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The conservatorship of Britney Spears – a tale of financial and personal control

by | Sep 7, 2021 | Wills & Estates

US singer and entertainer Britney Spears has been in the news recently in regard to the management of her business and personal affairs, which have been in the hands of her father, Jamie Spears and lawyer, Andrew Wallet.  Mr Spears and Mr Wallet had been Britney’s legal guardian in an arrangement known as conservatorship since 2008 when the court ordered they temporarily act as conservators. After the court ruled Britney was unable to manage her own estate and affairs, this arrangement was made permanent.

In 2019 Mr Wallet removed himself as conservator and was replaced by Britney’s manager, Jodi Montgomery.

Britney’s conservatorship still remains in place which means that she is unable to make personal, financial or lifestyle decisions and she has sought to dismiss her father from his role as conservator.  This has led to the #FreeBritney campaign led by her fans calling for her to regain autonomy over her affairs.

What is conservatorship?

In the US, a conservatorship is an order made by the court which appoints a ‘guardian’ who will take control and manage an individual’s financial and lifestyle affairs.  This is usually due to physical or mental incapacity such as old age, mental disability such as dementia or mental health concerns.

Britney’s conservatorship is divided into two branches, one for her estate and financial affairs and the other is for her as a person.  Because of the conservatorship, Britney has not had control over her finances or assets for 13 years.

While Britney has sought to have her father dismissed from his role as conservator and has claimed conservator abuse involving financial exploitation and excessive personal restrictions but to date, she has been unsuccessful.

Could his happen in Australia?

Conservatorship does not exist in Australia however in its place there are administrative and guardianship orders which are similar in that they provide authority to a representative/s to make decisions on behalf of others.

In Victoria, the Victorian Civil and Administrative Tribunal (VCAT) can appoint a representative as administrator and/or guardian for a person living with a disability.  However, they will only be appointed if VCAT rules that the person they will represent has a disability and are not able to make financial and/or lifestyle decisions.  There is a requirement that this incapacity be proven with medical evidence.

If incapacity is proven, the court will take the individuals wishes into account when making a guardianship or administration order for their affairs.  There orders are never permanent, as is the case with Britney and it is common practice that these orders are frequently reassessed by VCAT.

What is an administrator?

An administrator is a representative who manages the financial and legal affairs of an individual who is unable to make those decision on their own behalf due to disability.  An administrator is usually a friend or relative of the individual with the disability or an accountant ore solicitor however, should there be no suitable person available, VCAT may appoint the State Trustees to act.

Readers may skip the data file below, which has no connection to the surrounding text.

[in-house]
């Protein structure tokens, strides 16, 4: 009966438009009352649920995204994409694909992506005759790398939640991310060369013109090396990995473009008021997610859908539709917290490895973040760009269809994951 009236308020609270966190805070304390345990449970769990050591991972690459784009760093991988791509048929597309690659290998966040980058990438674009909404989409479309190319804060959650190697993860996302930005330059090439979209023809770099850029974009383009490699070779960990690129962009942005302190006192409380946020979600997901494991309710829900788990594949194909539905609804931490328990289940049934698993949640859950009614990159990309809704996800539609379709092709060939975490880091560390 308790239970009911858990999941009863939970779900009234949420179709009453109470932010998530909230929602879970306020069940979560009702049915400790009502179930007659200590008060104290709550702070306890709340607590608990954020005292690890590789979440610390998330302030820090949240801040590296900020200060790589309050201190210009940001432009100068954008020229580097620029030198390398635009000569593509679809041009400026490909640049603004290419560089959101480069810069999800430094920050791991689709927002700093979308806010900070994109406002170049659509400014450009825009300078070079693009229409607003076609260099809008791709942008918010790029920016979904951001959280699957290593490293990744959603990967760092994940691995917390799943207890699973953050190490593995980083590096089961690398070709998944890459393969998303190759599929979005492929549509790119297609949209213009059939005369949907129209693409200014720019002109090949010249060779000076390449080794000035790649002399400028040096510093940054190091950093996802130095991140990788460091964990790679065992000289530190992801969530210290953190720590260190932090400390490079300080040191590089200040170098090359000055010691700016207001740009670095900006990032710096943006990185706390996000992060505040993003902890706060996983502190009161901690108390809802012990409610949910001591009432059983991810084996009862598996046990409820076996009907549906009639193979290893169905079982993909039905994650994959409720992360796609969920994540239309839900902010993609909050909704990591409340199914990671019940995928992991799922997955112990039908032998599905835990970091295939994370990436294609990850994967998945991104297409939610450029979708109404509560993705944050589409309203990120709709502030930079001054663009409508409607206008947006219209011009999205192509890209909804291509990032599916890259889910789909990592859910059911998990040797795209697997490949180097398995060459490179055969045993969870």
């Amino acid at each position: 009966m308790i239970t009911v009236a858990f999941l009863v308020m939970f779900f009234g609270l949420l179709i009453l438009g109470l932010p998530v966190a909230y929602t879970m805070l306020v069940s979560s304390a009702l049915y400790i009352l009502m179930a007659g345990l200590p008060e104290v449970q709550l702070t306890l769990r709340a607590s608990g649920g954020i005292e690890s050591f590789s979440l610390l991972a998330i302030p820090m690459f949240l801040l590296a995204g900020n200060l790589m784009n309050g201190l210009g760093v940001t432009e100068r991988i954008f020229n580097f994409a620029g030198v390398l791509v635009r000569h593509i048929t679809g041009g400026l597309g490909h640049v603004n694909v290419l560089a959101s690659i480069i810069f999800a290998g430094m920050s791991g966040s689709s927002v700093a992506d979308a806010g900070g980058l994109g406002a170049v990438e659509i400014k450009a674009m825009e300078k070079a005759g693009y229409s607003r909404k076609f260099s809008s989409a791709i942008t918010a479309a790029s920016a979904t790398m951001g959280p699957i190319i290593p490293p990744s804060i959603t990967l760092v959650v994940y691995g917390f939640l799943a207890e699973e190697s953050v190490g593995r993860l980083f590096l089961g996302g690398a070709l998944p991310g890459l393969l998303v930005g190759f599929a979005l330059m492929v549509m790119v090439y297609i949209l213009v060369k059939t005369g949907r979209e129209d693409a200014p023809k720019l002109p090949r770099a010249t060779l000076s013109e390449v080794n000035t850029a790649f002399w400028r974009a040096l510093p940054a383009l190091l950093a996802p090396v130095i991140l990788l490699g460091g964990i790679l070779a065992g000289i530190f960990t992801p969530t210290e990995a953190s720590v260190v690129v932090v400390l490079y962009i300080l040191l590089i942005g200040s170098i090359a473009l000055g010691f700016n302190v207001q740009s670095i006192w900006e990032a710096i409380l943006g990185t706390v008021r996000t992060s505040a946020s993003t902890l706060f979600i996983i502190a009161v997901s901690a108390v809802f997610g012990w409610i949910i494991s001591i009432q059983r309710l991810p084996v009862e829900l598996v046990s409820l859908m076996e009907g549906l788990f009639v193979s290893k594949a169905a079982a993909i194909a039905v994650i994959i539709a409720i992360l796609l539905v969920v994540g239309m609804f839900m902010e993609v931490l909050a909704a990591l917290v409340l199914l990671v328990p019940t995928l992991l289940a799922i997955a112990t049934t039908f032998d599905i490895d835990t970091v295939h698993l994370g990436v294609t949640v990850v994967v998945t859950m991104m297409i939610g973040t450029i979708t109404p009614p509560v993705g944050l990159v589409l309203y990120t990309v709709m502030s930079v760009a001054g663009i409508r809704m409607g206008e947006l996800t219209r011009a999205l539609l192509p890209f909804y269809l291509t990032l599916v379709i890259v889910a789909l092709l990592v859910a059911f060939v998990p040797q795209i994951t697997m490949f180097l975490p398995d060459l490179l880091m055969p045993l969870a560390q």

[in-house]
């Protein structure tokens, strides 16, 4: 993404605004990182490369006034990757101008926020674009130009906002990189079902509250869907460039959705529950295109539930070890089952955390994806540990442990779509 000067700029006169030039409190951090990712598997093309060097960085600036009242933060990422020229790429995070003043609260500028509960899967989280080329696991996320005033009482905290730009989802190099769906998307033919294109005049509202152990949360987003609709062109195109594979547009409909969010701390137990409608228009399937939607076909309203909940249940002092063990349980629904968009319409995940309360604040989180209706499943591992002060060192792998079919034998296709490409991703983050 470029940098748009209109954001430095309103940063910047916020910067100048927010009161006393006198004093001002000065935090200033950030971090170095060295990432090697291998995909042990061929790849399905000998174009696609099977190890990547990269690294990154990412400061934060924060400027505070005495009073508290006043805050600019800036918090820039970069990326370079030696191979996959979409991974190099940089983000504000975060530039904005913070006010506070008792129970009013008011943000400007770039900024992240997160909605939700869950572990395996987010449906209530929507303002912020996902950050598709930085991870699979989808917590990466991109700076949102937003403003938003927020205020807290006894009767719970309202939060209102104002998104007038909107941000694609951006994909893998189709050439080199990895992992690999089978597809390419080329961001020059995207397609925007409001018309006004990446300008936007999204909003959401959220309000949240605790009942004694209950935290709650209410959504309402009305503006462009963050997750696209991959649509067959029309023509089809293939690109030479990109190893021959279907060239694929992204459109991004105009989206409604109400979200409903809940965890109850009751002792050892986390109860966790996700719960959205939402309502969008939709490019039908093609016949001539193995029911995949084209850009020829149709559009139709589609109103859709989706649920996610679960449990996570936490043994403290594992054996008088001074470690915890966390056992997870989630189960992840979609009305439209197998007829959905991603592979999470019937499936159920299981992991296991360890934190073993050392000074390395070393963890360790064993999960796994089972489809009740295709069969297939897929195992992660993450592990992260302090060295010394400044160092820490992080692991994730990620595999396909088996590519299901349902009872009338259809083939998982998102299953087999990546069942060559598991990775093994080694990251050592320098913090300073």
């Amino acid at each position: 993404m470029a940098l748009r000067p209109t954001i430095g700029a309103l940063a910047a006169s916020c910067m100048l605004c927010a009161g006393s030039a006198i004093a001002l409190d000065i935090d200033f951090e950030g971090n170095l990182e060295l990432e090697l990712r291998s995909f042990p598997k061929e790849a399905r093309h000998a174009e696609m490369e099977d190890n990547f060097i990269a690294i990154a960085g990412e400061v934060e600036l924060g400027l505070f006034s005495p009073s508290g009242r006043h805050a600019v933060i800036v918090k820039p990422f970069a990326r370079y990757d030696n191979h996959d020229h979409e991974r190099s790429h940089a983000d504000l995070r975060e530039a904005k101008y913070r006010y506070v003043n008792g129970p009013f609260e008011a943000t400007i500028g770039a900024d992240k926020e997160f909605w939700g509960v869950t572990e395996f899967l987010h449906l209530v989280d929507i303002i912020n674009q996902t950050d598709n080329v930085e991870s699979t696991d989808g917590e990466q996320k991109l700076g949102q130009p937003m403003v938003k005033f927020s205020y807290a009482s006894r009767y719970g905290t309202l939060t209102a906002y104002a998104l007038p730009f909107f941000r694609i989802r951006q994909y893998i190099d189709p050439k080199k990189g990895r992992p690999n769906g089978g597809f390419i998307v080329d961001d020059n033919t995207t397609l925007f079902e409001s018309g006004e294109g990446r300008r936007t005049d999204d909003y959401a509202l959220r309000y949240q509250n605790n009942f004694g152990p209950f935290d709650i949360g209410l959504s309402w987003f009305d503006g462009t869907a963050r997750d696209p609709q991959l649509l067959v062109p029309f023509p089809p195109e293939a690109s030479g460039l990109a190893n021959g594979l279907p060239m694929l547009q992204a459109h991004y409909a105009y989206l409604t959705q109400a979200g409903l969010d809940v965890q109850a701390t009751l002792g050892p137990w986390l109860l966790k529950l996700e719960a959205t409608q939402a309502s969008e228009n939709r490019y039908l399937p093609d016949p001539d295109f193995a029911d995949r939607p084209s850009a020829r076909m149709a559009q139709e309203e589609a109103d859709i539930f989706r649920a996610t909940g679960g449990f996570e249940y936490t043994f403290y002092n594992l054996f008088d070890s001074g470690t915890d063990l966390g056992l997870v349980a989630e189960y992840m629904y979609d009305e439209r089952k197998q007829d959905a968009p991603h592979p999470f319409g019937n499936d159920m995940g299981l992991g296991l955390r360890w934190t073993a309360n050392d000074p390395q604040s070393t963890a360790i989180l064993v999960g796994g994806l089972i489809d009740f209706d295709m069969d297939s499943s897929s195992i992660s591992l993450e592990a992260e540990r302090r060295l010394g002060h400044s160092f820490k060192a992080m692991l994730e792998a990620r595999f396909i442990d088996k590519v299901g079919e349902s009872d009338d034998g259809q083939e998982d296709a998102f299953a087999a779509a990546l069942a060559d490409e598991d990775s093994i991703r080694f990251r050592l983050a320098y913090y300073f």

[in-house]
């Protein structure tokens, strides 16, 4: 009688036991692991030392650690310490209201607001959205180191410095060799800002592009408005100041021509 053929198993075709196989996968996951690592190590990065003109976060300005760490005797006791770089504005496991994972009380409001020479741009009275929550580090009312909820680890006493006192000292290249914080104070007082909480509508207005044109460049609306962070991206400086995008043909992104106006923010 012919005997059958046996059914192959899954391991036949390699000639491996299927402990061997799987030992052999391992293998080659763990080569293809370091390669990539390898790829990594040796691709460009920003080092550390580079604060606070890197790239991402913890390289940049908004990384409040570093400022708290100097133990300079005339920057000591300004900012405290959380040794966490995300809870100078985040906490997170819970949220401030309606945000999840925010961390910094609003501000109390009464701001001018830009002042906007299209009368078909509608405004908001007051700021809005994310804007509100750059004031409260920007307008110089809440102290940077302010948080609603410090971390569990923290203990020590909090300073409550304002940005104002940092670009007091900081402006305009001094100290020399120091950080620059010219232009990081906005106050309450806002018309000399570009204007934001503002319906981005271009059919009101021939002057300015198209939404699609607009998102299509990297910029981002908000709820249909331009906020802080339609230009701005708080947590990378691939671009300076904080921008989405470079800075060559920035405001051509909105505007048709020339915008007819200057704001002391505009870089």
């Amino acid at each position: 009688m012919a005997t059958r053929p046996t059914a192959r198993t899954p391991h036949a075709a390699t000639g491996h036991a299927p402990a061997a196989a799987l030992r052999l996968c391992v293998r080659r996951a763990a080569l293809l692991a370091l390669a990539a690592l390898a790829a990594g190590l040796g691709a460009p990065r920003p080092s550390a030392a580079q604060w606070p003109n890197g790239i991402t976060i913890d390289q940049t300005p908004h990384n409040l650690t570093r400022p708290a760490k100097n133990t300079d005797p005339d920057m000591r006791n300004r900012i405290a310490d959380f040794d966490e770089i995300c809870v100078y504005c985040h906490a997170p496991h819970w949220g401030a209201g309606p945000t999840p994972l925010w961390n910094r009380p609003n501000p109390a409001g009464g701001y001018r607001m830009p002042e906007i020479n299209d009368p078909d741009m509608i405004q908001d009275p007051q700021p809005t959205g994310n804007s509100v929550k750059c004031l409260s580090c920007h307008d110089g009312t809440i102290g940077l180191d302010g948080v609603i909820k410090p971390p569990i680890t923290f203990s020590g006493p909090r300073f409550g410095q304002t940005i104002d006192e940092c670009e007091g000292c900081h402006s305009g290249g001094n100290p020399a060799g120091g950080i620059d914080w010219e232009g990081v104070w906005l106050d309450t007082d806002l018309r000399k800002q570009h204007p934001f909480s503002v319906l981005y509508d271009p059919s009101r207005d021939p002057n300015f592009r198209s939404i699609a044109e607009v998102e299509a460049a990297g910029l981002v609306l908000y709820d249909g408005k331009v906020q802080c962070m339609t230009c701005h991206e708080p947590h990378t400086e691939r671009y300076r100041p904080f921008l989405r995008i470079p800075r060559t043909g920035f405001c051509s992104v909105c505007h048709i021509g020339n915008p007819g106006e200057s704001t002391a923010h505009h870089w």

An administrator will make decisions regarding things such as managing their property, paying bills and the purchase of items that the individual wants or needs.  VCAT can also provide them with other powers such as, they can receive income on behalf of the individual, invest their money, manage their business or enter into contracts.

What is a guardian?

A guardian is a representative who makes personal lifestyle decisions for an individual who is unable to make those decision on their own behalf due to disability.  A guardian is usually a friend or relative of the individual with the disability however, should there be no suitable person available, VCAT may appoint the Public Advocate to act.

A guardian is to made decisions regarding living and working arrangements and medical treatment and must:

  • be an advocate for the person they are representing;
  • encourage the person to develop their capacity to make personal decisions
  • protect them from neglect, abuse and/or exploitation;
  • act with honesty, diligence and always in good faith;
  • use reasonable skill and care;
  • not use the position for gain or profit;
  • avoid conflicts of interest; and
  • ensure confidentiality.

A guardian must also follow the general principles found in section 8 of the Guardianship and Administration Act 2019.

If a guardian is given the power to make medical treatment decisions for the person, they must do so in accordance with the Medical Treatment Planning and Decisions Act 2016.

How can Nevett Ford assist you?

Given the media attention the #FreeBritney campaign has caused, there are increasing concerns regarding conservatorship and administrative and guardianship orders.  If you have any queries, contact our Wills and Estates Team on 03 9614 7111 or email melbourne@nevettford.com.au.